Clinical lore links puberty with the onset of schizophrenia, but few empirical studies exist to connect the two events. One hypothesis is that a central nervous system protective role for female hormones, especially estrogens, may underlie such a relationship. In this chapter we describe our own empirical observations, discuss possible interpretations, note the limitations of each, and suggest some directions for future research.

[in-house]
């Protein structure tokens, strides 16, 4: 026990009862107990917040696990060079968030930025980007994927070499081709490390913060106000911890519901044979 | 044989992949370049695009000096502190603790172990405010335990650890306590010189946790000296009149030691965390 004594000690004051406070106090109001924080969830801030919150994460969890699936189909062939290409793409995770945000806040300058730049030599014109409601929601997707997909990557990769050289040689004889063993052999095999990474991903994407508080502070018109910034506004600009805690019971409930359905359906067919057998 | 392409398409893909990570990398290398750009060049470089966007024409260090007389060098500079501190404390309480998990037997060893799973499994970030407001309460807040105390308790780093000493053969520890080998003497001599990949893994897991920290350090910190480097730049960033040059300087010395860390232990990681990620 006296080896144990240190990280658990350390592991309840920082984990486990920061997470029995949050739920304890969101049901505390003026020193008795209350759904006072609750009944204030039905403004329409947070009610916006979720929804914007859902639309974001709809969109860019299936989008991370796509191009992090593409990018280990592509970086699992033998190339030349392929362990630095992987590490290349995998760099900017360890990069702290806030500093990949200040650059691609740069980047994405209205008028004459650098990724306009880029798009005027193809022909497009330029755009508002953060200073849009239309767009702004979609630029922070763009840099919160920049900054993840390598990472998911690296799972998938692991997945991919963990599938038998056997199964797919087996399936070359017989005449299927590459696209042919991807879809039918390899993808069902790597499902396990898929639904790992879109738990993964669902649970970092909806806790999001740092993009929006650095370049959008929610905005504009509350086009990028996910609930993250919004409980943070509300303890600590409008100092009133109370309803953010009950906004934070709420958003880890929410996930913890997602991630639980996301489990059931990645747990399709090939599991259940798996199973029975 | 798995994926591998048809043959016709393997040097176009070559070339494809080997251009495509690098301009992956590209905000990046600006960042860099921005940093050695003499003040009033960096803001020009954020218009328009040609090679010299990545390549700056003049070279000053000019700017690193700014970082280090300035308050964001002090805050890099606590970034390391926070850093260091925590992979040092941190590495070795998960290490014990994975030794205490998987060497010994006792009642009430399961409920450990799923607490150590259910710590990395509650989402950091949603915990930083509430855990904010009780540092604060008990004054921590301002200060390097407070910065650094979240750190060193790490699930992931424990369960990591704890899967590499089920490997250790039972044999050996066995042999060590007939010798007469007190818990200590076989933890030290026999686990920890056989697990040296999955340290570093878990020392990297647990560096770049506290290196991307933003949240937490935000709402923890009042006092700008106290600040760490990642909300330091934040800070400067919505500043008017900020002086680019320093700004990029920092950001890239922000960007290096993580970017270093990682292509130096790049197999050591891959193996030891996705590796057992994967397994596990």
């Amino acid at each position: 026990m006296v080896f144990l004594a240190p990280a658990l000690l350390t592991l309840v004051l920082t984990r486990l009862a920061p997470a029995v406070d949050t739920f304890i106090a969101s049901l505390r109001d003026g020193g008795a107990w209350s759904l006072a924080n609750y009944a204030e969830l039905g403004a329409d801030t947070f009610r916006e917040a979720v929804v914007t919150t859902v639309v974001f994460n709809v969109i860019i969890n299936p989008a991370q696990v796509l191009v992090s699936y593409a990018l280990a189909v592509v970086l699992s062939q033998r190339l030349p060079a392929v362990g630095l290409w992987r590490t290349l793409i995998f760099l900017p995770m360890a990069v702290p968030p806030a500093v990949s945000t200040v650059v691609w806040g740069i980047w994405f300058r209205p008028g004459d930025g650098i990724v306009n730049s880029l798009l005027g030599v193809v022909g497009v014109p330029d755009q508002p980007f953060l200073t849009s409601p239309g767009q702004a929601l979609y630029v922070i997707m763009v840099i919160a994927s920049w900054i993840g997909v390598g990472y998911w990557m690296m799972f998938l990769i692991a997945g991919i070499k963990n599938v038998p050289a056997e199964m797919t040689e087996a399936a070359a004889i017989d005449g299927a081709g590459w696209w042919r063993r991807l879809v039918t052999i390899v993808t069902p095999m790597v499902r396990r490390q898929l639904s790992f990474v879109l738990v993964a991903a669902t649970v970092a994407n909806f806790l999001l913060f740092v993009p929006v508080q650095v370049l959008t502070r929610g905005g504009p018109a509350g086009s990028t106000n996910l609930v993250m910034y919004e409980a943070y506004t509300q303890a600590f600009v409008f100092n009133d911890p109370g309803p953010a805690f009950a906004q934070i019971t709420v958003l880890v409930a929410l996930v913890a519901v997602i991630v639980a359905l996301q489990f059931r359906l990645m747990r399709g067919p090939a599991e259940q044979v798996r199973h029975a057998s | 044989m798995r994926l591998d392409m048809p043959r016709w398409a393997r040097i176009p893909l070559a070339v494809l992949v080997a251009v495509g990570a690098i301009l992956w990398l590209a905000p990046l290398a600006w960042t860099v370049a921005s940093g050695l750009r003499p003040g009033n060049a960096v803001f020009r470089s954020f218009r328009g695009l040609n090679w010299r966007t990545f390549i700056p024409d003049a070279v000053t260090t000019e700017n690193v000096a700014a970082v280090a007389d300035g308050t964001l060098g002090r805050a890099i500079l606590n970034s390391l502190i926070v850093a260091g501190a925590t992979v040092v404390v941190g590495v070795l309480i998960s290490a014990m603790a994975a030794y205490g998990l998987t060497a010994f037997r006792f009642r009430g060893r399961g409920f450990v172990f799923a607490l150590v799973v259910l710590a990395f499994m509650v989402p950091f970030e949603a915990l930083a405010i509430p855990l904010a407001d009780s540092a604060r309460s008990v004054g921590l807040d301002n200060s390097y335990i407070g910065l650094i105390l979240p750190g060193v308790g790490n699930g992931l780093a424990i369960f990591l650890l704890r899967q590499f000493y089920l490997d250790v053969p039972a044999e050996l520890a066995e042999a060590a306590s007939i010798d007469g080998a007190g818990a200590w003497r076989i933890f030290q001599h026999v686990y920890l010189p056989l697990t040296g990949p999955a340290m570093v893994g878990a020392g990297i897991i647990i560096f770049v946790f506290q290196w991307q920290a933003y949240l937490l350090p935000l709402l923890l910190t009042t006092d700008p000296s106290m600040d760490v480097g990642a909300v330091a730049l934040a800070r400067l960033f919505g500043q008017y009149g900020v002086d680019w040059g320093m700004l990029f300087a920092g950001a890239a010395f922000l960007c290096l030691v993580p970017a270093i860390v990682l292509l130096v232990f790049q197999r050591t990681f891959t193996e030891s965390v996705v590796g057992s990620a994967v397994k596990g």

Schizophrenia is a major psychotic disorder that affects approximately one percent of the adult population worldwide (Warner and de Girolamo, 1995); the impact of the disease is considerable, for society and for the individual. In the United States, for example, patients with schizophrenia occupy approximately 25 percent of hospital beds (Eaton, 1991). For the individual, schizophrenia presents with symptoms that make all aspects of life difficult. Active psychotic symptoms include hallucinations in various sensory domains, mainly auditory. Also characteristic are delusions or false beliefs, usually of a persecutory nature. Schizophrenia often leaves thought, speech, and behavior disorganized. Perhaps more problematic are deficit or negative symptoms, such as apathy, lack of motivation, loss of previous pleasures and interests, and a tendency toward social isolation. Increasingly, investigators have recognized that even more fundamental symptoms are cognitive, such as attentional problems, memory problems, and difficulties with reasoning. Clinical presentations are heterogeneous; the exact constellation of symptoms varies among individuals, within individuals, and changes over time (Liddle, 1999).